SLAPP the threats, make a good law

For anyone who believes in press freedom, SLAPP (Strategic Law Suits Against Public Participation) are an unacceptable form of intimidation, which use the threat of expensive legal proceedings in other jurisdictions to stop information from being disseminated locally.

The recent case of a threat issued by Henley and Partners on Christmas Eve against The Shift to withdraw an article was a blatant example of this abuse. The threats against other media houses by Pilatus Bank asking them to delete articles published in the past was another blatant attempt to silence the media.

The new media law launched with great fanfare by government specifically seeks to avoid vexatious libels through a clause which limits multiple libels on the same story. As is the case with SLAPP this was a tool used by powerful interests to financially cripple journalists and critics.

The same spirit of the new media law should apply to vexatious threats made through SLAPP.

The fact that a delegation of MEPs addressing the rule of law in Malta has called on the European Commission to consider European legislation on this issue, confirms how serious this issue is, as it risks undermining press freedom as we know it.

Therefore the Opposition is right in presenting a Private Member’s Bill to address this new legal vacuum, which has become all the more urgent because of the influence foreign based companies – some of which with a dodgy reputation – have on local public policy.

We cannot afford a situation where the hiving off of public assets is also accompanied by the hiving off of our freedom of expression to foreign jurisdictions.

It has become impossible to scrutinise government without also scrutinising deals with companies which are perceived to have a finger in the pie.

In this case the Opposition is seeking guarantees for the press, which will stand even if there is a change in government and the tables are turned and the media starts scrutinising the actions of foreign companies perceived to be close to the new administration.

This is the positive constructive spirit which we expect from an Opposition which is in sync with civil society.

This, however, does not underscore the fact that addressing SLAPP can be a legal minefield which needs serious deliberation.

The PN’s approach to the issue is that of defending national sovereignty.

The bill proposes that it shall be a matter of the public policy of Malta that proceedings in respect of any publication, made by a person or entity normally resident or domiciled in or operating within Malta, shall be brought in a Maltese court and that these courts will have exclusive jurisdiction to hear and determine such proceedings “irrespective of whether the publication in question is hosted or otherwise broadcast from servers located outside Malta”.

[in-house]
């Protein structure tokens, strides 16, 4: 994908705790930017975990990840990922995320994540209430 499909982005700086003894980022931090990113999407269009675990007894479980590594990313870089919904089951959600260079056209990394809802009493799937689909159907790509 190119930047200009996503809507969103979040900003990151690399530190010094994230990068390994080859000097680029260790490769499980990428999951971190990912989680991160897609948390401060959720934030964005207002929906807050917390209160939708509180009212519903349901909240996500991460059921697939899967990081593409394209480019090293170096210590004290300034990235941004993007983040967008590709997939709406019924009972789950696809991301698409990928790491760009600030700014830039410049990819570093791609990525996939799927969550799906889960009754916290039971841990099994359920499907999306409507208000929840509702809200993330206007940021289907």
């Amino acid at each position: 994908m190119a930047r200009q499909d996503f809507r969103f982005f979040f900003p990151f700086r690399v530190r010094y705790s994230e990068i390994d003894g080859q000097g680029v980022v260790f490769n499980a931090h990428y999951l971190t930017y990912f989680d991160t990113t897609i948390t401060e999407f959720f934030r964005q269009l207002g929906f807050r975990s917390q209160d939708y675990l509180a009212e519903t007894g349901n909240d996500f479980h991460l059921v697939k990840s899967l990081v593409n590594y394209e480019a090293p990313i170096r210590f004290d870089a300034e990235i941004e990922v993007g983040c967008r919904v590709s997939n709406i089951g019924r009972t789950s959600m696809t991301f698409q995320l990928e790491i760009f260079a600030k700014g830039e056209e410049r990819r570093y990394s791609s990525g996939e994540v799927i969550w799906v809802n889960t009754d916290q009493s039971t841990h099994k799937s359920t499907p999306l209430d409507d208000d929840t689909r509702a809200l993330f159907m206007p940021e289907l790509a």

The proposed amendments would prevent sentences regarding defamation and libel handed down in foreign jurisdictions, from being executed in Malta.

Malta will not be inventing the wheel on this issue. Although forum shopping in defamation cases is a relatively new legal development, the issue is being addressed in other jurisdictions through different ways.

For example in California an anti-SLAPP statute allows you to file a special motion to strike a complaint filed against you based on an “act in furtherance of [your] right of petition or free speech under the United States or California Constitution in connection with a public issue.”

If a court rules in your favor, it will dismiss the plaintiff’s case early in the litigation and award you attorneys’ fees and court costs.

Moreover we should not be afraid to be perceived as agenda setters on a European and global level on such an important issue. In the same way as our country has positively taken the lead on LGBTI issues, it should do the same on press freedom. We at least owe that to slain journalist Daphne Caruana Galizia.

Ultimately in this case it is not just important to enact a law but also to ensure that it is enforceable in foreign jurisdictions where such cases are presented.

Therefore the opposition’s motion should also be seen as an invitation for the input of the best legal minds, civil society and media houses  to provide their expertise to come up with a foolproof text in a reasonable time-frame.

Instead of emphasizing the legal difficulties in implementing such a law as Justice Minister Owen Bonnici did recently, the government should work with the Opposition  to come up with the best legislation possible to address this issue in the most comprehensive and watertight manner. For once we can all unite for a good cause.


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